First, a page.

Tag Archives: crime

Divorce Court vs. Criminal Court

Sometimes divorcing parties act like criminals, but Divorce Court is NOT Criminal Court (typically).

Divorce court, a.k.a. Chancery Court, is a civil court. The Court’s function is to legally divorce parties that are entitled to be divorced and divide property. The Court has the authority to deal with and punish conduct that is violative of its Orders or disruptive conduct that occurs directly in its presence. Other than those instances it is not a punitive Court. You typically are not punished for marital fault…

Criminal court, which can be Circuit, County, Municipal, or Justice, among others, can punish. These Courts have prosecutors whose job is to prove the accused committed a crime/violated a law. The Judge or a jury determines if the matter was proven and a punishment, including; incarceration, fines, and other remedies.

However, sometimes these can relate or overlap. Conduct that could serve as grounds for divorce, such as domestic violence, is also a crime. The Court’s are independent of one another and you can be punished in Criminal Court and divorced in Chancery Court over the same facts.

Interestingly, your right to plead the fifth, invoking the Fifth Amendment to the Constitution can be done in both Courts. While it cannot be used against you in Criminal Court, it can be used to make an adverse inference in Chancery Court. So, if you are accused of adultery/habitual fornication in Criminal Court, which IS a crime in Mississippi, you may invoke the fifth and the prosecutor must prove a violation of the law by beyond a reasonable doubt, however in Divorce Court, while you may invoke the fifth, the Court can treat that as an adverse inference/admission and could find such to be enough to rise to clear and convincing evidence of adultery. Confused yet?

Divorce Court and Criminal Court are different animals, with different standards and different outcomes. However, all are serious and your rights may be infringed if the Court determines they should be.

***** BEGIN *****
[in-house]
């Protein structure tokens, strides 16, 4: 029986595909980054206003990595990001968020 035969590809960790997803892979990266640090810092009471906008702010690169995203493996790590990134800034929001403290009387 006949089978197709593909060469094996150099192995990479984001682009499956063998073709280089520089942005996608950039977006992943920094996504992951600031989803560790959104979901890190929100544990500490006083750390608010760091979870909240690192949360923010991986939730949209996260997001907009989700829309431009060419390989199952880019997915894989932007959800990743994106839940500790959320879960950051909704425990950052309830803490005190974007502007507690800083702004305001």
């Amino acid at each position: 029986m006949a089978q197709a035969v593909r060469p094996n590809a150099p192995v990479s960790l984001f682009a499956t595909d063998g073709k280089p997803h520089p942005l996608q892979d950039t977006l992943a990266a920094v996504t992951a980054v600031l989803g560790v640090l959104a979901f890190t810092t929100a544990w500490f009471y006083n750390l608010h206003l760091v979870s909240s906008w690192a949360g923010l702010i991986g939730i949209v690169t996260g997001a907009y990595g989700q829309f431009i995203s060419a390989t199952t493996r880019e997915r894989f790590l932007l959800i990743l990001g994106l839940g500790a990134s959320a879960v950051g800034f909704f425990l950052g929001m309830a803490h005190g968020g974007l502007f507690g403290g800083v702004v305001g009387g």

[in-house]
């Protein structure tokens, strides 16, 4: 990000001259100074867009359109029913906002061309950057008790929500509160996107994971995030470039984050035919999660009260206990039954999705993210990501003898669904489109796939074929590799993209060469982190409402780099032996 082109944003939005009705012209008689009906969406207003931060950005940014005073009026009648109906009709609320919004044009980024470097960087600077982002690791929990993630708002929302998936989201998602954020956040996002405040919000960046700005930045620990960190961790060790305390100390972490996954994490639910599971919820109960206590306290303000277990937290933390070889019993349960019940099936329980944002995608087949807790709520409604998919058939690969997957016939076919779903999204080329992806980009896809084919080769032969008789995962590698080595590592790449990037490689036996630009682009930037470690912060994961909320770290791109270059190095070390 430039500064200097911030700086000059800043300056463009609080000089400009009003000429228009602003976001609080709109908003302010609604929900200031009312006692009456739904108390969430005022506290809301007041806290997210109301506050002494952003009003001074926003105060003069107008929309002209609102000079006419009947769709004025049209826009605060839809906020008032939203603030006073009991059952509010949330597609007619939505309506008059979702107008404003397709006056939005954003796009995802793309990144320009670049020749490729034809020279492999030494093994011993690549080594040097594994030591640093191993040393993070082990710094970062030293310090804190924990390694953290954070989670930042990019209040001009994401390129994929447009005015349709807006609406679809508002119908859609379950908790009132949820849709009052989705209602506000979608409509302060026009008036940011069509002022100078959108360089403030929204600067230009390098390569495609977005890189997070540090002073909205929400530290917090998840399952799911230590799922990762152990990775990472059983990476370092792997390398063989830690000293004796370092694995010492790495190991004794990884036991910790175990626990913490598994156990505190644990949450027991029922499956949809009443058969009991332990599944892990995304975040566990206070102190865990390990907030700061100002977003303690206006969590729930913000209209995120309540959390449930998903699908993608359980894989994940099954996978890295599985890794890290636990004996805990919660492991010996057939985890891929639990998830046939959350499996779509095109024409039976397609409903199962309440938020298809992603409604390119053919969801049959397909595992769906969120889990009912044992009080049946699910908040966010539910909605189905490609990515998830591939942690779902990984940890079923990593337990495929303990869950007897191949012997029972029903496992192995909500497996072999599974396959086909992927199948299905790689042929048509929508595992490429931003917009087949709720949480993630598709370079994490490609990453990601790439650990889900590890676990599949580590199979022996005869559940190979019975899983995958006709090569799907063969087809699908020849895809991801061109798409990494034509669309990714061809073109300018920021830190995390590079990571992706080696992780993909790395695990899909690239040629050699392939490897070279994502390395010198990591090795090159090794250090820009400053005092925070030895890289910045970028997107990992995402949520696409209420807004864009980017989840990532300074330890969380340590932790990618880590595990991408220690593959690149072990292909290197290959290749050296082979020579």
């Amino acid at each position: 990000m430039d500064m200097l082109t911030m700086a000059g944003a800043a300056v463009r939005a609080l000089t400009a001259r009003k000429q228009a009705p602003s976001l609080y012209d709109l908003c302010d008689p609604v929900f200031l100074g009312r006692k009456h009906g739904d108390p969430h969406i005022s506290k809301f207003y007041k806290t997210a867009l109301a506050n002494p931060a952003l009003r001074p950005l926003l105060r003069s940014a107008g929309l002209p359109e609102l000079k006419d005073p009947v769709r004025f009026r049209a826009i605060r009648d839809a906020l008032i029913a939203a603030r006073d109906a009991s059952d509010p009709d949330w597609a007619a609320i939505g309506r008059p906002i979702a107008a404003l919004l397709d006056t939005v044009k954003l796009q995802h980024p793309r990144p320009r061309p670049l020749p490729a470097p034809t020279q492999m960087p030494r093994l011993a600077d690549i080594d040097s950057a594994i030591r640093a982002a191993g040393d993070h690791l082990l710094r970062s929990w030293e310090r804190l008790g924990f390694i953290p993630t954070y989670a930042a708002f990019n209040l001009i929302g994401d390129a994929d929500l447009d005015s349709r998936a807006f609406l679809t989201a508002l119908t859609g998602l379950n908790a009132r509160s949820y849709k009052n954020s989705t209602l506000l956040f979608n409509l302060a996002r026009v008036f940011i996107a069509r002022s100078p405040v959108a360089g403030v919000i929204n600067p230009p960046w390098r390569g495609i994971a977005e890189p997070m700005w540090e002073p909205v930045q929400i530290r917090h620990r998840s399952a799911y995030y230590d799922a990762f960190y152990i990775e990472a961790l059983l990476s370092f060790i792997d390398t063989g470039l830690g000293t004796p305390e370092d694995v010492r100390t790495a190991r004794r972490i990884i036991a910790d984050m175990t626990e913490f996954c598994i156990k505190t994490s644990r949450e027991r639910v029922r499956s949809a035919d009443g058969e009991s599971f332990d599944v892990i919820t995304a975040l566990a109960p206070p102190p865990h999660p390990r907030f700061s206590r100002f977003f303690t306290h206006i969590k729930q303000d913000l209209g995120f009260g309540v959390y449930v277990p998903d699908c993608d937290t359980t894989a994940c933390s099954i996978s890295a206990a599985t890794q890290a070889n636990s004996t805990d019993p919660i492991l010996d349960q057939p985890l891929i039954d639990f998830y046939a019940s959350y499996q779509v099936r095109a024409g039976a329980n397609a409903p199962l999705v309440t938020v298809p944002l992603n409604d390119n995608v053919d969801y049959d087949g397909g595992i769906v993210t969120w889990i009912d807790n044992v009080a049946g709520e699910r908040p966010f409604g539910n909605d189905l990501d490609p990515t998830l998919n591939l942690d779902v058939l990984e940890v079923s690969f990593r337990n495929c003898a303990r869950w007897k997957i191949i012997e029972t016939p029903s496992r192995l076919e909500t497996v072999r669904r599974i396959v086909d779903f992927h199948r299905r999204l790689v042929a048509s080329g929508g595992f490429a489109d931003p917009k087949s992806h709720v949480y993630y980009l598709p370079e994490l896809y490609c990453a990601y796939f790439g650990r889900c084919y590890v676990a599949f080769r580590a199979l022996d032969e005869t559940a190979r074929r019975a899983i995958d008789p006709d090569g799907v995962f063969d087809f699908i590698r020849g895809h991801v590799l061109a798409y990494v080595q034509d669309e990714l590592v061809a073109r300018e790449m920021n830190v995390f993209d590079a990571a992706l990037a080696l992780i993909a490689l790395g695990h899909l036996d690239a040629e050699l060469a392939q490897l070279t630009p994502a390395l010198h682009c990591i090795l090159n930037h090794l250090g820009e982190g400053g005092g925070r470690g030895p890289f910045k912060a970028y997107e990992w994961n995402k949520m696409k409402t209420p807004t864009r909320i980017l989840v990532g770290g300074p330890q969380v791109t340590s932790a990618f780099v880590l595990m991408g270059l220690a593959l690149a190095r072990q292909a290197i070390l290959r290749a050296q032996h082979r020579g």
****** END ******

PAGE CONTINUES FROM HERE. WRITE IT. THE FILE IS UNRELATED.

Matthew Thompson is a Divorce Court lawyer and encourages those charged with a crime to confer with an experienced Criminal Defense attorney.

Things NOT to tell the Police…

There’s an old joke…”You have the Right to remain silent, but do you have the Ability?”

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While my primary practice area is Family Law, there is some spillover into other areas. Through the years, I have learned there are just some things you do not say to law enforcement.

5.  I did it!

4.  I only had a couple.

3.  Trying to meet your quota?

2.  Oink, oink.

1.  I called you because he stole my marijuana pipe. 

Matthew Thompson is a Family Law attorney in Mississippi and advises you to be respectful of law enforcement a nd not say these things. 

Follow the blog: BowTieLawyer Visit the websiteThompson Law Firm  You may also contact Matthew with your family law case, question or concern at 

(601) 850-8000  or Matthew@bowtielawyer.ms


The TRUTH about LIE Detectors.

“I’ll take a lie detector test!” Famous last words.


Lie Detector Tests and their application in Mississippi Law is limited. The tests themselves are deemed generally unreliable by a legal standard and are not admissible in Court, absent mutual agreement or stipulation otherwise. However, law enforcement relies on them when administered properly. Personally, I have seen testing and the results impact several cases.

First off, What is a Polygraph Test? A test which measures and records physiological indicators such as; blood pressure, pulserespiration, and skin conductivity, while the subject is asked and answers a series of questions. Wikipedia.

During the actual test only the test taker and examiner are present. The questions asked are typically only a few and they are asked a number of times, the exact same way. There are no surprise questions, no questions that are not rehearsed, and no Lamp Shades.

The test is measuring your involuntary responses and during the pre-test phase you are instructed to lie about an answer for comparison to involuntary responses during the testing.

Despite their limited Courtroom application, law enforcement agencies routinely administer Polygraph tests to suspects of crimes and the FBI uses polygraph testing regularly for not only suspects and witnesses, but also testing their own personnel, staff and agents.

I have used Polygraph testing in several cases where issues involved abuse allegations.  In one instance a properly administered and passed Polygraph test helped result in a matter being dismissed by the Court and helped end a criminal investigation and rightly so.

As for the tricks on Ocean’s Eleven on to how to beat the test…well, the FBI tests for counter measures.

Matthew Thompson is a Family Law litigation attorney in Mississippi and encourages you not to lie!

Follow the blog: BowTieLawyer Visit the website: Thompson Law Firm

You may also contact Matthew with your family law case, question or concern at (601) 850-8000 or Matthew@bowtielawyer.ms.

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